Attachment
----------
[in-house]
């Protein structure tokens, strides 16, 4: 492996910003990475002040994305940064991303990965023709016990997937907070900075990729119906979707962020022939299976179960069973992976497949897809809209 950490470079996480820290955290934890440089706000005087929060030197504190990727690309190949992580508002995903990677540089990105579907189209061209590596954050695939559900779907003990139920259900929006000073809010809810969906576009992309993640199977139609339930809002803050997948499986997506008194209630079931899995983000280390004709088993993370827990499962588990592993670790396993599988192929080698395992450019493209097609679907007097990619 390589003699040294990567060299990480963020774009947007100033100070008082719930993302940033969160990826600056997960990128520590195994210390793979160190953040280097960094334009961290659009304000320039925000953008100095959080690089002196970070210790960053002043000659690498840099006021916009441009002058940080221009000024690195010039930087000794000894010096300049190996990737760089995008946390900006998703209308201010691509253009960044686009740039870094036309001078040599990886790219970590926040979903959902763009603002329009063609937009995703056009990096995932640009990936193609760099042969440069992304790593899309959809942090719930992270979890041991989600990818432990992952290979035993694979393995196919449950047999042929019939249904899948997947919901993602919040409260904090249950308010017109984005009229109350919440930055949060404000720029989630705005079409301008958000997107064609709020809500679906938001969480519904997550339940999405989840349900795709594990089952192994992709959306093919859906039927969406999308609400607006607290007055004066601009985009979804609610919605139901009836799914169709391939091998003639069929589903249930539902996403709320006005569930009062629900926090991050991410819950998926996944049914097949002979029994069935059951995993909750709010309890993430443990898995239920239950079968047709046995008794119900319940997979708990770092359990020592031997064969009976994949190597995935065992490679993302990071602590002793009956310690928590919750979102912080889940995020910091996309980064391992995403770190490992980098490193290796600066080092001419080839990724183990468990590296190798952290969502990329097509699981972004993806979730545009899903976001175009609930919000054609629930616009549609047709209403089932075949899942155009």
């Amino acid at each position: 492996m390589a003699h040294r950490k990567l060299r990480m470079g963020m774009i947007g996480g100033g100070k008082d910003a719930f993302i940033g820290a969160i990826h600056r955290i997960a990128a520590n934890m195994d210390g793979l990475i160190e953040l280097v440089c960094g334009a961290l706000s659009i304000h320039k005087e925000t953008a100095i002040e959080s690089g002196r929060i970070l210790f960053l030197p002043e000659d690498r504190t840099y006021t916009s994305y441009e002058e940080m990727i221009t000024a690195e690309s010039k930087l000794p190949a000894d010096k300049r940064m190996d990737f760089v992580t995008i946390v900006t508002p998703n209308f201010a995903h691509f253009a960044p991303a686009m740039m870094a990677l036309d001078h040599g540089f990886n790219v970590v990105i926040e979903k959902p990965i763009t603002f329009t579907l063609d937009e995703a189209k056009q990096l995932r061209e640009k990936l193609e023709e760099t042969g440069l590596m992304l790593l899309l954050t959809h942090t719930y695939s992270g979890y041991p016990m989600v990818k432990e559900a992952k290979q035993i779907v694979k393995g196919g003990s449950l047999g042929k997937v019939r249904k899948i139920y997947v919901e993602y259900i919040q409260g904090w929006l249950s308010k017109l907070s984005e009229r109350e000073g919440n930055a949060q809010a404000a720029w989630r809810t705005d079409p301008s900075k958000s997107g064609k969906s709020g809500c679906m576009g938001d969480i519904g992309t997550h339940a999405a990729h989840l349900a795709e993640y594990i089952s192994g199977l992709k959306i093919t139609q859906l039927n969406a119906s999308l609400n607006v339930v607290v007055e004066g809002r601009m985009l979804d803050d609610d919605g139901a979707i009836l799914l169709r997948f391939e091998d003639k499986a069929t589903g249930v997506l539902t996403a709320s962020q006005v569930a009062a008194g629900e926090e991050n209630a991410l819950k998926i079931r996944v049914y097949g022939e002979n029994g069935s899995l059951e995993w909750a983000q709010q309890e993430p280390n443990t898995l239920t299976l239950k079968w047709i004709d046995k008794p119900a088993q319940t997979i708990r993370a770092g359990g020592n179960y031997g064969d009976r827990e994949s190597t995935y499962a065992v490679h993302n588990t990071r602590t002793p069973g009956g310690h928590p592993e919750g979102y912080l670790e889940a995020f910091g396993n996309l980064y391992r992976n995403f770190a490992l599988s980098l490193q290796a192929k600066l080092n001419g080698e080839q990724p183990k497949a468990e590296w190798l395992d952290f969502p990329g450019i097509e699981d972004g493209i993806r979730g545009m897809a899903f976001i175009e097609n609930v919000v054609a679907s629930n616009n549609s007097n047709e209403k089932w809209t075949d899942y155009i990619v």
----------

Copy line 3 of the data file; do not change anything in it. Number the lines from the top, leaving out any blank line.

């Amino acid at each position: 492996m390589a003699h040294r950490k990567l060299r990480m470079g963020m774009i947007g996480g100033g100070k008082d910003a719930f993302i940033g820290a969160i990826h600056r955290i997960a990128a520590n934890m195994d210390g793979l990475i160190e953040l280097v440089c960094g334009a961290l706000s659009i304000h320039k005087e925000t953008a100095i002040e959080s690089g002196r929060i970070l210790f960053l030197p002043e000659d690498r504190t840099y006021t916009s994305y441009e002058e940080m990727i221009t000024a690195e690309s010039k930087l000794p190949a000894d010096k300049r940064m190996d990737f760089v992580t995008i946390v900006t508002p998703n209308f201010a995903h691509f253009a960044p991303a686009m740039m870094a990677l036309d001078h040599g540089f990886n790219v970590v990105i926040e979903k959902p990965i763009t603002f329009t579907l063609d937009e995703a189209k056009q990096l995932r061209e640009k990936l193609e023709e760099t042969g440069l590596m992304l790593l899309l954050t959809h942090t719930y695939s992270g979890y041991p016990m989600v990818k432990e559900a992952k290979q035993i779907v694979k393995g196919g003990s449950l047999g042929k997937v019939r249904k899948i139920y997947v919901e993602y259900i919040q409260g904090w929006l249950s308010k017109l907070s984005e009229r109350e000073g919440n930055a949060q809010a404000a720029w989630r809810t705005d079409p301008s900075k958000s997107g064609k969906s709020g809500c679906m576009g938001d969480i519904g992309t997550h339940a999405a990729h989840l349900a795709e993640y594990i089952s192994g199977l992709k959306i093919t139609q859906l039927n969406a119906s999308l609400n607006v339930v607290v007055e004066g809002r601009m985009l979804d803050d609610d919605g139901a979707i009836l799914l169709r997948f391939e091998d003639k499986a069929t589903g249930v997506l539902t996403a709320s962020q006005v569930a009062a008194g629900e926090e991050n209630a991410l819950k998926i079931r996944v049914y097949g022939e002979n029994g069935s899995l059951e995993w909750a983000q709010q309890e993430p280390n443990t898995l239920t299976l239950k079968w047709i004709d046995k008794p119900a088993q319940t997979i708990r993370a770092g359990g020592n179960y031997g064969d009976r827990e994949s190597t995935y499962a065992v490679h993302n588990t990071r602590t002793p069973g009956g310690h928590p592993e919750g979102y912080l670790e889940a995020f910091g396993n996309l980064y391992r992976n995403f770190a490992l599988s980098l490193q290796a192929k600066l080092n001419g080698e080839q990724p183990k497949a468990e590296w190798l395992d952290f969502p990329g450019i097509e699981d972004g493209i993806r979730g545009m897809a899903f976001i175009e097609n609930v919000v054609a679907s629930n616009n549609s007097n047709e209403k089932w809209t075949d899942y155009i990619v």